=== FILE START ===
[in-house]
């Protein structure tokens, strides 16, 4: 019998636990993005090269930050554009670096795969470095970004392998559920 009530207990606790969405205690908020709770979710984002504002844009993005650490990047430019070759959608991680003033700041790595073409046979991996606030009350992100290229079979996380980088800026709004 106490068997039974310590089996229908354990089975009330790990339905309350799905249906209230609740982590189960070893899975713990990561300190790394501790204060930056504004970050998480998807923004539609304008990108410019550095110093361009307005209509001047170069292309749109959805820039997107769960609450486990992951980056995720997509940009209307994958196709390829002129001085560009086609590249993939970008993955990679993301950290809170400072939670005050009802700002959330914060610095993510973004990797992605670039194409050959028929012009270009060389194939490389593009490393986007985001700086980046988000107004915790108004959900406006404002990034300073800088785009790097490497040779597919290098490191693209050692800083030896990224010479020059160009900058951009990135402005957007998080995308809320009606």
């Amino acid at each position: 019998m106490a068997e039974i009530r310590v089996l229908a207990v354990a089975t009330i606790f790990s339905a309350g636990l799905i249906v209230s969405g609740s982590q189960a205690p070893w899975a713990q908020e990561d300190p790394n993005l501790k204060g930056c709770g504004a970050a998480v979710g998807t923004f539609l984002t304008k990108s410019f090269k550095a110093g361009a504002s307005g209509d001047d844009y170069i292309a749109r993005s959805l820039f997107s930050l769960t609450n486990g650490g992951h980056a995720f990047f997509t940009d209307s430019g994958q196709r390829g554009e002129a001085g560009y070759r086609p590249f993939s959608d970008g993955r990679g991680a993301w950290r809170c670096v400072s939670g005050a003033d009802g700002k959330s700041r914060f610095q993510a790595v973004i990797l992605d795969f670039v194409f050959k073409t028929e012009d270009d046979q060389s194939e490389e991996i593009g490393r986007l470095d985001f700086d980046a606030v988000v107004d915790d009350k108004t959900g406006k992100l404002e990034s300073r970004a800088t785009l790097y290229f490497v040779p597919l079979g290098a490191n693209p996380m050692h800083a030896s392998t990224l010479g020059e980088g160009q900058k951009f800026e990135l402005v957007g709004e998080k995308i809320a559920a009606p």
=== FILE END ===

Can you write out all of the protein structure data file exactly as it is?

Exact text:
[in-house]
């Protein structure tokens, strides 16, 4: 019998636990993005090269930050554009670096795969470095970004392998559920 009530207990606790969405205690908020709770979710984002504002844009993005650490990047430019070759959608991680003033700041790595073409046979991996606030009350992100290229079979996380980088800026709004 106490068997039974310590089996229908354990089975009330790990339905309350799905249906209230609740982590189960070893899975713990990561300190790394501790204060930056504004970050998480998807923004539609304008990108410019550095110093361009307005209509001047170069292309749109959805820039997107769960609450486990992951980056995720997509940009209307994958196709390829002129001085560009086609590249993939970008993955990679993301950290809170400072939670005050009802700002959330914060610095993510973004990797992605670039194409050959028929012009270009060389194939490389593009490393986007985001700086980046988000107004915790108004959900406006404002990034300073800088785009790097490497040779597919290098490191693209050692800083030896990224010479020059160009900058951009990135402005957007998080995308809320009606």
């Amino acid at each position: 019998m106490a068997e039974i009530r310590v089996l229908a207990v354990a089975t009330i606790f790990s339905a309350g636990l799905i249906v209230s969405g609740s982590q189960a205690p070893w899975a713990q908020e990561d300190p790394n993005l501790k204060g930056c709770g504004a970050a998480v979710g998807t923004f539609l984002t304008k990108s410019f090269k550095a110093g361009a504002s307005g209509d001047d844009y170069i292309a749109r993005s959805l820039f997107s930050l769960t609450n486990g650490g992951h980056a995720f990047f997509t940009d209307s430019g994958q196709r390829g554009e002129a001085g560009y070759r086609p590249f993939s959608d970008g993955r990679g991680a993301w950290r809170c670096v400072s939670g005050a003033d009802g700002k959330s700041r914060f610095q993510a790595v973004i990797l992605d795969f670039v194409f050959k073409t028929e012009d270009d046979q060389s194939e490389e991996i593009g490393r986007l470095d985001f700086d980046a606030v988000v107004d915790d009350k108004t959900g406006k992100l404002e990034s300073r970004a800088t785009l790097y290229f490497v040779p597919l079979g290098a490191n693209p996380m050692h800083a030896s392998t990224l010479g020059e980088g160009q900058k951009f800026e990135l402005v957007g709004e998080k995308i809320a559920a009606p």